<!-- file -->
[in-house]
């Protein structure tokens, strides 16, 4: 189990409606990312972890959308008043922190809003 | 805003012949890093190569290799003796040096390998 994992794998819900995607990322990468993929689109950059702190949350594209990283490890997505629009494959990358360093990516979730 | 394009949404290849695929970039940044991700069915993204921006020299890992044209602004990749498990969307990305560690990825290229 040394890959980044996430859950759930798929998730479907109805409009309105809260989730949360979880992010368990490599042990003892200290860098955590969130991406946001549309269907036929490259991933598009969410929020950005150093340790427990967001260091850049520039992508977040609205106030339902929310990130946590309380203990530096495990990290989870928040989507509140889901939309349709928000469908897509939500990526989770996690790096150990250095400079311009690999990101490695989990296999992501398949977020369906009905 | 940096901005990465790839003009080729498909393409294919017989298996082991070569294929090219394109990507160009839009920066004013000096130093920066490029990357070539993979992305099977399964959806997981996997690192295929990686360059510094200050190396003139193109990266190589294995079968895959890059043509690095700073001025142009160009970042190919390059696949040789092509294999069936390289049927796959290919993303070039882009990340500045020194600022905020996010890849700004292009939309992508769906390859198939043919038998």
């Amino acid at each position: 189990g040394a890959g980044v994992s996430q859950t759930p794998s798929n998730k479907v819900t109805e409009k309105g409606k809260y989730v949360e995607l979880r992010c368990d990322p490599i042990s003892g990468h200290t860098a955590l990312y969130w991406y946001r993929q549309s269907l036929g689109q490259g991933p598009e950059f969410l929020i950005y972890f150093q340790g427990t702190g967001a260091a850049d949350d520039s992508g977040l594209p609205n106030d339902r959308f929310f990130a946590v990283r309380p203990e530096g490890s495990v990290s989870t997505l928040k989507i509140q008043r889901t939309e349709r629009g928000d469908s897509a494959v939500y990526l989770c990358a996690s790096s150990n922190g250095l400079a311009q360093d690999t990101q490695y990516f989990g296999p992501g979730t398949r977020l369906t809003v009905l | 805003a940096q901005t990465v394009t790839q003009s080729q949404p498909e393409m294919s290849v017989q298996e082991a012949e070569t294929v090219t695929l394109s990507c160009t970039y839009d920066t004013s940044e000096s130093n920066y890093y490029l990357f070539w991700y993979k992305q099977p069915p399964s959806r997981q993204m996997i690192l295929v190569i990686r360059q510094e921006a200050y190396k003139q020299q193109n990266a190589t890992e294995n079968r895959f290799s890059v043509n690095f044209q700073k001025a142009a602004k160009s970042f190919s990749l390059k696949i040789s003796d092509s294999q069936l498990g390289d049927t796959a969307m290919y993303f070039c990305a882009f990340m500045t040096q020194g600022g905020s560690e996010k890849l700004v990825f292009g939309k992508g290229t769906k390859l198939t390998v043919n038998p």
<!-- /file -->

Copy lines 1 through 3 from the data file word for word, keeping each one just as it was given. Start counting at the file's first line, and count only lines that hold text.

[in-house]
């Protein structure tokens, strides 16, 4: 189990409606990312972890959308008043922190809003 | 805003012949890093190569290799003796040096390998 994992794998819900995607990322990468993929689109950059702190949350594209990283490890997505629009494959990358360093990516979730 | 394009949404290849695929970039940044991700069915993204921006020299890992044209602004990749498990969307990305560690990825290229 040394890959980044996430859950759930798929998730479907109805409009309105809260989730949360979880992010368990490599042990003892200290860098955590969130991406946001549309269907036929490259991933598009969410929020950005150093340790427990967001260091850049520039992508977040609205106030339902929310990130946590309380203990530096495990990290989870928040989507509140889901939309349709928000469908897509939500990526989770996690790096150990250095400079311009690999990101490695989990296999992501398949977020369906009905 | 940096901005990465790839003009080729498909393409294919017989298996082991070569294929090219394109990507160009839009920066004013000096130093920066490029990357070539993979992305099977399964959806997981996997690192295929990686360059510094200050190396003139193109990266190589294995079968895959890059043509690095700073001025142009160009970042190919390059696949040789092509294999069936390289049927796959290919993303070039882009990340500045020194600022905020996010890849700004292009939309992508769906390859198939043919038998």
């Amino acid at each position: 189990g040394a890959g980044v994992s996430q859950t759930p794998s798929n998730k479907v819900t109805e409009k309105g409606k809260y989730v949360e995607l979880r992010c368990d990322p490599i042990s003892g990468h200290t860098a955590l990312y969130w991406y946001r993929q549309s269907l036929g689109q490259g991933p598009e950059f969410l929020i950005y972890f150093q340790g427990t702190g967001a260091a850049d949350d520039s992508g977040l594209p609205n106030d339902r959308f929310f990130a946590v990283r309380p203990e530096g490890s495990v990290s989870t997505l928040k989507i509140q008043r889901t939309e349709r629009g928000d469908s897509a494959v939500y990526l989770c990358a996690s790096s150990n922190g250095l400079a311009q360093d690999t990101q490695y990516f989990g296999p992501g979730t398949r977020l369906t809003v009905l | 805003a940096q901005t990465v394009t790839q003009s080729q949404p498909e393409m294919s290849v017989q298996e082991a012949e070569t294929v090219t695929l394109s990507c160009t970039y839009d920066t004013s940044e000096s130093n920066y890093y490029l990357f070539w991700y993979k992305q099977p069915p399964s959806r997981q993204m996997i690192l295929v190569i990686r360059q510094e921006a200050y190396k003139q020299q193109n990266a190589t890992e294995n079968r895959f290799s890059v043509n690095f044209q700073k001025a142009a602004k160009s970042f190919s990749l390059k696949i040789s003796d092509s294999q069936l498990g390289d049927t796959a969307m290919y993303f070039c990305a882009f990340m500045t040096q020194g600022g905020s560690e996010k890849l700004v990825f292009g939309k992508g290229t769906k390859l198939t390998v043919n038998p």